Monday, October 2, 2017

Mindlab Applied Practice in Context Week 30

In what ways has social media been used to support your engagement in professional development?

Social media is useful for expanding horizons – “the need to raise one’s head over the parapet is vital if teachers are to experience the cognitive dissonance needed to reflect on their practice,” (Melhuish, 2013, p.43). 

I learn things from my personal Facebook account due to the posts I follow, and also through Twitter and Google Plus which I use solely for professional purposes.  I follow people or groups that I rate as innovative and use these to find other like-minded educators.  This helps to broaden the boundaries of my professional knowledge.  I have engaged in formal online learning with forums, webinars and learning conversations in real time and these have been genuinely collaborative.  I have also kept a professional blog for four years and a You Tube channel for about six years.

Melhuish describes intended outcomes of social networking to include, “resource development, enhanced knowledge development in formal studies, professional reflection through peer mentorship and application of learning in face-to-face educational contexts,” (2013, p.39).  I particularly engaged in this type of intentional development when I was researching Google Apps for Education (GAFE) when our school was first moving into this system and it was a really good way of finding out how educators were addressing technical and roll-out issues.

The challenges
I find most of the social network learning is only partially purposeful.  There is purpose in the sense of who you follow, what you search and where you interact but often finding something challenging is just luck.  Also after a while, the same ideas seem to go round and round and it is hard to find genuinely new perspectives, so I am not as engaged as I used to be.

One of the benefits of social networking is being able to communicate asynchronously.  This means it is often done at unsociable hours when one is only partially committed to deep thinking and personal challenge.  Synchronous, more socially acceptable, timings often conflict with other professional commitments and so social networking for learning gets a more superficial engagement.  Melhuish writes, “Rarely did the activities of the educators critique teachers’ theories-in-use, create dissonance or challenge like-minded network members,” (2013, p.39).  I think this sort of practice requires deep trust and commitment and can be misread in a text-only space.

Social media can be am inhibitor of change.  Some collaborative sites may be great resource banks but teachers can pick up fancy-looking resources thinking they’re finding something new and innovative but are actually only rehashing traditional teacher-driven practice.   “Just because one is sharing information in a social network site does not mean that the comments one provides are theory-driven or particularly formative in ways that impact on practice.” (McLoughlin & Lee, 2010, cited in Melhuish, 2013, p.39).  I think there is truth in this and sometimes for me the function of social media has been to reveal new ideas or trends that I want to follow up further but will follow up by finding more academic, trustworthy sources or discussing with colleagues.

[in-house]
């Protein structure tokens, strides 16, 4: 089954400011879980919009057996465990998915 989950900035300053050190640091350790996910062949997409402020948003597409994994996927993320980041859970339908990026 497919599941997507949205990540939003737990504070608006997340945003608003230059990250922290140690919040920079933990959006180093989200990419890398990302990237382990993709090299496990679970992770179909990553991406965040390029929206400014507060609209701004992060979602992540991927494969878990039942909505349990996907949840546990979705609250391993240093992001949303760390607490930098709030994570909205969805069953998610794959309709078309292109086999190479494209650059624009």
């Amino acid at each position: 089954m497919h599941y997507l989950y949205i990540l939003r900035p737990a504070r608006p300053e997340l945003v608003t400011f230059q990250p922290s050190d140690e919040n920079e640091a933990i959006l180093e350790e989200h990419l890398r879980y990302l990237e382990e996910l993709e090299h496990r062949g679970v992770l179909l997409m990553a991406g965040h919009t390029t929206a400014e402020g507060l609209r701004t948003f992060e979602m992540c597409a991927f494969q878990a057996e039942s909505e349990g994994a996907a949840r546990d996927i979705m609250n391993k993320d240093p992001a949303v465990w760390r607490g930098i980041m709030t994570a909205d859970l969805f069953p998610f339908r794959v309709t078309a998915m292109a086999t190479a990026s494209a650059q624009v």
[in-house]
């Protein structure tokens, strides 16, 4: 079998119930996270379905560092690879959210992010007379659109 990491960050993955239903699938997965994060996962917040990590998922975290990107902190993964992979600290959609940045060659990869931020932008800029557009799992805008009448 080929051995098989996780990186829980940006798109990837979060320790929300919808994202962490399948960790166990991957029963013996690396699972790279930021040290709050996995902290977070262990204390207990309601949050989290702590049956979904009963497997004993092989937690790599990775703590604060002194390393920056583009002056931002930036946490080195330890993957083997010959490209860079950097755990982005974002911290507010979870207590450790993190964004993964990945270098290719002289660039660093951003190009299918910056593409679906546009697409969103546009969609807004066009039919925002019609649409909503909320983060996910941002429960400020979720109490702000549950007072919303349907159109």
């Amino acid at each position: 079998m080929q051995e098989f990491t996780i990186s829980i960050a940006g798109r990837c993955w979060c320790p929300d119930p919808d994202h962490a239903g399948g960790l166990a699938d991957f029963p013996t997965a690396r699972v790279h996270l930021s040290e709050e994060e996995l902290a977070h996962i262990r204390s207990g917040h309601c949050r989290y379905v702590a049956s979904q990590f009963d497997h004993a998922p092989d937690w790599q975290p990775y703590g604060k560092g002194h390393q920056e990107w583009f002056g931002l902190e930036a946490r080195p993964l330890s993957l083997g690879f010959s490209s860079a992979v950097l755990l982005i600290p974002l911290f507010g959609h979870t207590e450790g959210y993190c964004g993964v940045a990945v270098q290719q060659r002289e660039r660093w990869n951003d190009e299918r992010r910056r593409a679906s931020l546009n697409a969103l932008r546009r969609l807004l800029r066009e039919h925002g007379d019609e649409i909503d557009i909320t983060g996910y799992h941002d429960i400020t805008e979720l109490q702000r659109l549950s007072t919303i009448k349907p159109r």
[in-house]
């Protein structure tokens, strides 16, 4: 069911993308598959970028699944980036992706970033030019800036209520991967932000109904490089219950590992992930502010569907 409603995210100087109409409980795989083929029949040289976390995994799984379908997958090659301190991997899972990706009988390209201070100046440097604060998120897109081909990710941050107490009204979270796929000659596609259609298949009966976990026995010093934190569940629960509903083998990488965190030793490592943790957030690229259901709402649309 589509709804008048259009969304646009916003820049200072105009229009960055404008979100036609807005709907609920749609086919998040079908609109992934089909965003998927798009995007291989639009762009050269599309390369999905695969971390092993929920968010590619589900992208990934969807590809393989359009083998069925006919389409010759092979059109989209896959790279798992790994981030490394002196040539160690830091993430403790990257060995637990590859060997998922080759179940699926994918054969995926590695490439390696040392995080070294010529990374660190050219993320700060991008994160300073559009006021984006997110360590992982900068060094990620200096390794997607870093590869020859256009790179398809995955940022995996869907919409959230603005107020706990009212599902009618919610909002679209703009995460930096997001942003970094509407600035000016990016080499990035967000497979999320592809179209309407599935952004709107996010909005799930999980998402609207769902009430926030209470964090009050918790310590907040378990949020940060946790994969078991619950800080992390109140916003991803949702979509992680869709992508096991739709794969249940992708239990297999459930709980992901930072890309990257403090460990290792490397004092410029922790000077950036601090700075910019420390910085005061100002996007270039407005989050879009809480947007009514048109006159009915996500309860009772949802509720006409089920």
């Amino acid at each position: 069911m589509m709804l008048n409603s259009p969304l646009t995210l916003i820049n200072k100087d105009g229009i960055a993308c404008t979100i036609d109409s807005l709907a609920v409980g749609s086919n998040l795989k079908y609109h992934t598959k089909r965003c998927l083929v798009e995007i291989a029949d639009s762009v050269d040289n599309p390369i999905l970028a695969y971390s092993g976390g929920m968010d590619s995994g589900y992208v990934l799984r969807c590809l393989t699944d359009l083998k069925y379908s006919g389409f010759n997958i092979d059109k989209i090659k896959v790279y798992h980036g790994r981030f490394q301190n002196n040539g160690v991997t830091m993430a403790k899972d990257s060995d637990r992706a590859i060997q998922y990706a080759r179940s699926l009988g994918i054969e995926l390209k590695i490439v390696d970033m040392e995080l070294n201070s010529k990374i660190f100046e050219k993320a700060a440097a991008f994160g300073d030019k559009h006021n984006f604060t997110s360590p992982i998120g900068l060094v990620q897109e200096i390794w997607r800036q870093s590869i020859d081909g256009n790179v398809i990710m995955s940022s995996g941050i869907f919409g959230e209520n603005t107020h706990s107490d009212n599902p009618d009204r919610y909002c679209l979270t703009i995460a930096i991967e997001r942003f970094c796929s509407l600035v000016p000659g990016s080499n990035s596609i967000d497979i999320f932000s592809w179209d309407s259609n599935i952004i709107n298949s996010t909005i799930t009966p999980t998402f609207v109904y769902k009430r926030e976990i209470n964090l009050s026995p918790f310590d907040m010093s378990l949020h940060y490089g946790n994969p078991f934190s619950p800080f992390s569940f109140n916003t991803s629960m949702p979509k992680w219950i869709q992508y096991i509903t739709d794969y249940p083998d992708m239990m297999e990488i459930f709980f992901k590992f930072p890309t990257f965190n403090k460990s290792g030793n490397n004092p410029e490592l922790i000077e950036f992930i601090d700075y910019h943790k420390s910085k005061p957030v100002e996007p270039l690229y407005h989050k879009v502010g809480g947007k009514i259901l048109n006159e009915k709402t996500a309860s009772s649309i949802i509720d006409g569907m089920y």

How are you going to address the challenges?
Social networking is a sampling of what is “out there” and what you might need to be aware of in order to continue to grow your practice and meet every-changing educational needs.  I think there’s a place for social networking for professional development.  It can be the impetus that leads to deep change, but I don’t believe it’s a medium for deep challenge and change in itself.


Melhuish, K.(2013). Online social networking and its impact on New Zealand educators’ professional learning. Master Thesis. The University of Waikato. Retrieved on 05 May, 2015 from

Sunday, October 1, 2017

Mindlab Applied Practice in Context Week 29

Legal and Ethical Contexts in my Digital Practice

An ethical dilemma that I have faced was whether or not to make student's indiividual blogs public.  I will use Hall’s questions to guide the process of what happened (2001).

Distinguish between personal and professional values
My personal values around social media are a belief that personal information should be kept private.  So my own personal social media is quite private and only shared with trusted friends.  For media that I use professionally such as my Twitter account I don’t share personal information. 

Even though student work is often personal, I have a professional value that “published” work by students is in the public domain.  Work on the wall in the school corridors is similar to work on a school blog.  A school blog is more controlled than some other social media in that it is possible to moderate all comments so that undesirable interactions or predatory behaviour does not become an issue.